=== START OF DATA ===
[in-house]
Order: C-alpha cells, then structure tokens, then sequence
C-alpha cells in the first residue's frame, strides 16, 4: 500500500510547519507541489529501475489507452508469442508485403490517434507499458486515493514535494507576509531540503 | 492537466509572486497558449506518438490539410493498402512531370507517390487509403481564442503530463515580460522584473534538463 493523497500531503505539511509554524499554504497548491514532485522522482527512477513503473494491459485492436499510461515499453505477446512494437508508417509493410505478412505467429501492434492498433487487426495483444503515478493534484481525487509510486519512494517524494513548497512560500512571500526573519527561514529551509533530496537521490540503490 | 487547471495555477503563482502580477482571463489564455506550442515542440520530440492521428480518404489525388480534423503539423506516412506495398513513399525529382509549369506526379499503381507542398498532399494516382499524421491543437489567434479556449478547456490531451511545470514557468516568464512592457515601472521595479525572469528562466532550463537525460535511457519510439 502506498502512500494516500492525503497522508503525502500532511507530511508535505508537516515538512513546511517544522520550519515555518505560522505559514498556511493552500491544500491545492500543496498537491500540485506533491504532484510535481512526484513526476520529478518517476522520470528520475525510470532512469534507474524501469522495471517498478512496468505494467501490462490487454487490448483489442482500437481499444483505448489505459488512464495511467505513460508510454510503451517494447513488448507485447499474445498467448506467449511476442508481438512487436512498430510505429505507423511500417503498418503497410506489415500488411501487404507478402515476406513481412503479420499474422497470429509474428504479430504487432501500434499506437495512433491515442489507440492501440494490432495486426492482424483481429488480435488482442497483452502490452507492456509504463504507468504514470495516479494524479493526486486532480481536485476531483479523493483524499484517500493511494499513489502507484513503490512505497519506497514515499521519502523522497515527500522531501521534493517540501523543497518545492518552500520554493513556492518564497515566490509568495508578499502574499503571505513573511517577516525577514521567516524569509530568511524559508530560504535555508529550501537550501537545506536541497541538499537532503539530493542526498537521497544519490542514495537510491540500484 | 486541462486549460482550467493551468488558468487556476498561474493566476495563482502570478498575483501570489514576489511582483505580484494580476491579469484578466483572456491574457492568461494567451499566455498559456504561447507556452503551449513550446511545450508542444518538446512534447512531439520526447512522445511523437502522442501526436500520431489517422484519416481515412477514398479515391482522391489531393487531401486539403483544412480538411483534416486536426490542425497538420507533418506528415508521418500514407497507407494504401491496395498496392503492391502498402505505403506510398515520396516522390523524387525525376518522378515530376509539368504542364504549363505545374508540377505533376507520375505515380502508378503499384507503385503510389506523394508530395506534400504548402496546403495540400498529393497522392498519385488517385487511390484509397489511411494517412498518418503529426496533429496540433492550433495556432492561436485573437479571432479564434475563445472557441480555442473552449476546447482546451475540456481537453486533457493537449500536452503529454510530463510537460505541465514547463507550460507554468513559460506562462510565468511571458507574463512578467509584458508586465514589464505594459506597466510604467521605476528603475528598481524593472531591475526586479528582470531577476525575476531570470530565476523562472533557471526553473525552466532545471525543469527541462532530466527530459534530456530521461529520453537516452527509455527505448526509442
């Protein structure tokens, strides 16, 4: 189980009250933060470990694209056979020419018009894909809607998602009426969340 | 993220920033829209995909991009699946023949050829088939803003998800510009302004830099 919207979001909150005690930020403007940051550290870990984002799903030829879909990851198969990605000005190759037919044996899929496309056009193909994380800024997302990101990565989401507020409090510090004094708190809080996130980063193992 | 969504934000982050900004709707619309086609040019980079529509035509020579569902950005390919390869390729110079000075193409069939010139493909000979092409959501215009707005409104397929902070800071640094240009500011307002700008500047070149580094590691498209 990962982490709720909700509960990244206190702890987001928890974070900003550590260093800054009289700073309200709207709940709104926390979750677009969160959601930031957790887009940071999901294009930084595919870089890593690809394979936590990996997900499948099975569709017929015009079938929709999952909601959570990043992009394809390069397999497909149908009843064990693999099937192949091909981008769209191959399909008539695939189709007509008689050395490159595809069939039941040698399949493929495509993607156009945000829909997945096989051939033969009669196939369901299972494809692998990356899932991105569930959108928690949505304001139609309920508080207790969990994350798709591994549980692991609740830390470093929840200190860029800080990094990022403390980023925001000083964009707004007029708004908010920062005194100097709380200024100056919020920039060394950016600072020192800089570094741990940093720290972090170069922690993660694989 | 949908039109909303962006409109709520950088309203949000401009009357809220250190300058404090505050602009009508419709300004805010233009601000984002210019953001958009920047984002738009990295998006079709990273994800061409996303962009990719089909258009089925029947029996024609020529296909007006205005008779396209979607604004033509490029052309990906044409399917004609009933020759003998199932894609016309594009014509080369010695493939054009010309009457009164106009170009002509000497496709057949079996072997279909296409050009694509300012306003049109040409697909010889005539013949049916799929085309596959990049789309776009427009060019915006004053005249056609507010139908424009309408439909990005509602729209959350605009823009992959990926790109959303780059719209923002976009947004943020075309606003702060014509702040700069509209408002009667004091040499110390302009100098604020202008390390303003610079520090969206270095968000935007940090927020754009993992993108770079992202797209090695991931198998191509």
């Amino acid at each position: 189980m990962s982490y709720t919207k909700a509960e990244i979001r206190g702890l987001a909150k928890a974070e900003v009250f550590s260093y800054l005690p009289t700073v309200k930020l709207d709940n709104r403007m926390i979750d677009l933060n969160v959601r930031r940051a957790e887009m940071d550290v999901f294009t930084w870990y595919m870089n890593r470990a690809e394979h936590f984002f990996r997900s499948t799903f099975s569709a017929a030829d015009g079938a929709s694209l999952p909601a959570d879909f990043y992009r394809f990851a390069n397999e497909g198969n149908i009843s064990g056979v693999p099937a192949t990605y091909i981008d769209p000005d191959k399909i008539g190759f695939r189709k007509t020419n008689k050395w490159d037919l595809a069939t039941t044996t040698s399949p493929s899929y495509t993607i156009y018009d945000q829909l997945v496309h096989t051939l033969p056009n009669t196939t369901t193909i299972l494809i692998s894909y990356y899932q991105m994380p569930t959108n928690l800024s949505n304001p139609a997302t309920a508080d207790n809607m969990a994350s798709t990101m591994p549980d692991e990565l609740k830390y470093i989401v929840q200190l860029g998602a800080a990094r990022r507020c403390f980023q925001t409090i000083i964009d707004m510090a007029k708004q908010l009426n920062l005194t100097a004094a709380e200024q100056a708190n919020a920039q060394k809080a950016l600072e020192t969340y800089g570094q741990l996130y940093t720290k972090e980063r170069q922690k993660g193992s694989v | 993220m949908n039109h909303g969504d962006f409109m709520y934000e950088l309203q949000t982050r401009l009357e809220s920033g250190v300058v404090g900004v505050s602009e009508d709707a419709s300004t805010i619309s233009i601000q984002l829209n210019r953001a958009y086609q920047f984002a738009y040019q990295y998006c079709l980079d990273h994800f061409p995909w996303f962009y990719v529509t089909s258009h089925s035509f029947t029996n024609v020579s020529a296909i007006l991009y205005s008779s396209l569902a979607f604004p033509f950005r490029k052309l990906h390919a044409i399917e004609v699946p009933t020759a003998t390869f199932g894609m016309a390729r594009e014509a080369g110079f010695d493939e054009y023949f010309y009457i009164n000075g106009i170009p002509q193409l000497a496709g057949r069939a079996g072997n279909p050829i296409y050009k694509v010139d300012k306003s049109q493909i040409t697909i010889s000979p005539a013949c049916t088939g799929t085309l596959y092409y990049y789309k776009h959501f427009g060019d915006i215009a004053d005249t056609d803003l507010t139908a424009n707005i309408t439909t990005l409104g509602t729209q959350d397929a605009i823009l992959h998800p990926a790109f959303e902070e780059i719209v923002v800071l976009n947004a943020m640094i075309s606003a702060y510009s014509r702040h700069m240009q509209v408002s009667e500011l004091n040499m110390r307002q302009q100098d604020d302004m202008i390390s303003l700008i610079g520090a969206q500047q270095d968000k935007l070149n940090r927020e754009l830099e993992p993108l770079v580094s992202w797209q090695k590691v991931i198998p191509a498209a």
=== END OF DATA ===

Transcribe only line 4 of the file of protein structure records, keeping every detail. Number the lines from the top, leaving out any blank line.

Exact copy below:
């Protein structure tokens, strides 16, 4: 189980009250933060470990694209056979020419018009894909809607998602009426969340 | 993220920033829209995909991009699946023949050829088939803003998800510009302004830099 919207979001909150005690930020403007940051550290870990984002799903030829879909990851198969990605000005190759037919044996899929496309056009193909994380800024997302990101990565989401507020409090510090004094708190809080996130980063193992 | 969504934000982050900004709707619309086609040019980079529509035509020579569902950005390919390869390729110079000075193409069939010139493909000979092409959501215009707005409104397929902070800071640094240009500011307002700008500047070149580094590691498209 990962982490709720909700509960990244206190702890987001928890974070900003550590260093800054009289700073309200709207709940709104926390979750677009969160959601930031957790887009940071999901294009930084595919870089890593690809394979936590990996997900499948099975569709017929015009079938929709999952909601959570990043992009394809390069397999497909149908009843064990693999099937192949091909981008769209191959399909008539695939189709007509008689050395490159595809069939039941040698399949493929495509993607156009945000829909997945096989051939033969009669196939369901299972494809692998990356899932991105569930959108928690949505304001139609309920508080207790969990994350798709591994549980692991609740830390470093929840200190860029800080990094990022403390980023925001000083964009707004007029708004908010920062005194100097709380200024100056919020920039060394950016600072020192800089570094741990940093720290972090170069922690993660694989 | 949908039109909303962006409109709520950088309203949000401009009357809220250190300058404090505050602009009508419709300004805010233009601000984002210019953001958009920047984002738009990295998006079709990273994800061409996303962009990719089909258009089925029947029996024609020529296909007006205005008779396209979607604004033509490029052309990906044409399917004609009933020759003998199932894609016309594009014509080369010695493939054009010309009457009164106009170009002509000497496709057949079996072997279909296409050009694509300012306003049109040409697909010889005539013949049916799929085309596959990049789309776009427009060019915006004053005249056609507010139908424009309408439909990005509602729209959350605009823009992959990926790109959303780059719209923002976009947004943020075309606003702060014509702040700069509209408002009667004091040499110390302009100098604020202008390390303003610079520090969206270095968000935007940090927020754009993992993108770079992202797209090695991931198998191509």